The Washington Post

Michelle Obama’s DNC speech a ‘devastating attack’ on Romney or ‘untrue and ludicrous’? [AM Briefing]

Politico’s Arena asks: First Lady Michelle Obama delivered an passionate speech calling for her husband’s reelection last night, vowing that he would fight for the “fundamental American promise” of giving ordinary people a chance to succeed.  Her speech was a positive moment during a night of solid attacks against Republican presidential candidate Mitt Romney. Did Mrs. Obama make a solid case for her husband’s reelection? What went well, what didn’t? (Politico)

Michelle Obama’s DNC speech: “The most devastating attack on Mitt Romney at Tuesday’s Democratic Convention came from Michelle Obama, who did not mention Romney’s name and said not a single cross thing about him. . . She devastated him by implication. If Romney was the son of privilege, she and her husband were anything but. What she said directly is that Barack Obama understands people who are struggling. What she didn’t have to say is Mitt Romney doesn’t,” writes Brookings’ E.J. Dionne. (Washington Post)

AEI’s Jonah Goldberg on Michelle Obama’s speech: There were many points where I thought what she said was simply untrue or ludicrous, but rarely dishonest. Political wives are almost always immune to the charge of dishonesty because you have to assume their love for their husband is sincere. There are exceptions, but I don’t think the Obamas qualify as one. She clearly loves her husband and agrees with his politics. She thinks he’s reasonable and flexible and wise the same way he thinks he’s reasonable and flexible and wise. I think they’re both very wrong. (National Review)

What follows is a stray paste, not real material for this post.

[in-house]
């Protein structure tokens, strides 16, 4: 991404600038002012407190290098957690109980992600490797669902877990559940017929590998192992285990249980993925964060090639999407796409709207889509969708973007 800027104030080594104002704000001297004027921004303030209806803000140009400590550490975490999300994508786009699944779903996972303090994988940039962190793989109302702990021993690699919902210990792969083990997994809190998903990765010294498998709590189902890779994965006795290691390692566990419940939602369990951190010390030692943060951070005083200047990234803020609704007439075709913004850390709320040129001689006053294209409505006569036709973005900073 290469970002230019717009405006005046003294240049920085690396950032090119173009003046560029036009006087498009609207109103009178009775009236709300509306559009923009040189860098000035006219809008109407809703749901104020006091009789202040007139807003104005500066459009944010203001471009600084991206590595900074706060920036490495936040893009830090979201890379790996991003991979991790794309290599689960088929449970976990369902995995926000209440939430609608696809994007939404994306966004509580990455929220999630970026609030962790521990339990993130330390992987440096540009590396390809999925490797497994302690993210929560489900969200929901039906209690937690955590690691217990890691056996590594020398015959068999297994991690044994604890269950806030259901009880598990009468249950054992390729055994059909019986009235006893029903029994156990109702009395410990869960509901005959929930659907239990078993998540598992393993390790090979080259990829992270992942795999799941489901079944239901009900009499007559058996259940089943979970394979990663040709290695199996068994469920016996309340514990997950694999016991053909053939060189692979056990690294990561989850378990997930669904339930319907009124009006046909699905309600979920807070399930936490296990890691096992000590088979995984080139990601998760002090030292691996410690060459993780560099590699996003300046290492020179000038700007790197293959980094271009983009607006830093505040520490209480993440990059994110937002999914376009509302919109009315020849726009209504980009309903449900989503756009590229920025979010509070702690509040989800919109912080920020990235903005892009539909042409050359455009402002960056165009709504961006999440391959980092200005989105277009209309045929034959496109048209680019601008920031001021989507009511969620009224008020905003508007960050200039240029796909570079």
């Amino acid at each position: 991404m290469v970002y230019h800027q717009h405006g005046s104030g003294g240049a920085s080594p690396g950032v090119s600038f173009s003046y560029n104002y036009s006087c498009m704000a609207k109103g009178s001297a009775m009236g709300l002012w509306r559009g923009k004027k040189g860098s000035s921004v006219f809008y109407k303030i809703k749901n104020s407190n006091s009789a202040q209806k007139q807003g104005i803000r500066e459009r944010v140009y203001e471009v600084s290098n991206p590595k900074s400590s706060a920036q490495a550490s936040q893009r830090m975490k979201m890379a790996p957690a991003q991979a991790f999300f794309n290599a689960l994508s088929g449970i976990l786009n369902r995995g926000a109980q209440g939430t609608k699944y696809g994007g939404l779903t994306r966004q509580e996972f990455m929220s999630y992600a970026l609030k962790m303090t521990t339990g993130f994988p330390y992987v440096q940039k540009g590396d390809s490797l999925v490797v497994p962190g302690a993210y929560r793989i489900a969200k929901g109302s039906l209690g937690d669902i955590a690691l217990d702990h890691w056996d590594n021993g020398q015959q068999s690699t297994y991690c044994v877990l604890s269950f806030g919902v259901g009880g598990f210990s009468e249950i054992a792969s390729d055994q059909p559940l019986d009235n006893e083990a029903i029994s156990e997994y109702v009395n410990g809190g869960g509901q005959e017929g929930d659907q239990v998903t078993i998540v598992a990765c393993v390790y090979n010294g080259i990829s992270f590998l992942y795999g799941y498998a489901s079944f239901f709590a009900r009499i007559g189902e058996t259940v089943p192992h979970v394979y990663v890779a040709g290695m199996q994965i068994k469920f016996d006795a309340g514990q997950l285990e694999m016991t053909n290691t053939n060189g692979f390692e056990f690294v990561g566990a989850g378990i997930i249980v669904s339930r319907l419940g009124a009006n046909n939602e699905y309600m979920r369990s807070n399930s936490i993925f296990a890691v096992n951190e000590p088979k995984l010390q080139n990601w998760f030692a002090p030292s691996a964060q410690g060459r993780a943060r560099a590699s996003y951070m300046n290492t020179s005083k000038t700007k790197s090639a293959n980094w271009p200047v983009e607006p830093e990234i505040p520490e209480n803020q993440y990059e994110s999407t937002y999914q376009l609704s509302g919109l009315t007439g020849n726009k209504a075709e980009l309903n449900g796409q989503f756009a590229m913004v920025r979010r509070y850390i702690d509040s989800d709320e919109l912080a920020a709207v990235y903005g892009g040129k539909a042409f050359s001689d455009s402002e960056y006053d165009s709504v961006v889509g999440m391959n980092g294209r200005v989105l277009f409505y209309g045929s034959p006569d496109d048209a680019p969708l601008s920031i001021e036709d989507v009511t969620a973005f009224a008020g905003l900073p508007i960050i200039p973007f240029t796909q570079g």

Room for Debate asks: For the past 20 years, the spouse’s speech, like Michelle Obama’s on Tuesday night and Ann Romney’s last week, has been an anticipated feature of most conventions. Should that be so? What role should spouses of the nominees play at presidential conventions? Is it appropriate (or useful) for them to give speeches endorsing the candidate? (New York Times)

Cato’s Michael Tanner: Romney’s taxes and the liberal mindset. (National Review)

Manhattan Institute’s Diana Furchtgott-Roth: What the Democrats won’t say about education. (Washington Examiner)

Allen McDuffee writes about politics and policy and covered think tanks for The Washington Post from 2011 to 2013. He freelances and hosts a podcast at and is currently working on a book about the influence of think tanks in Washington.
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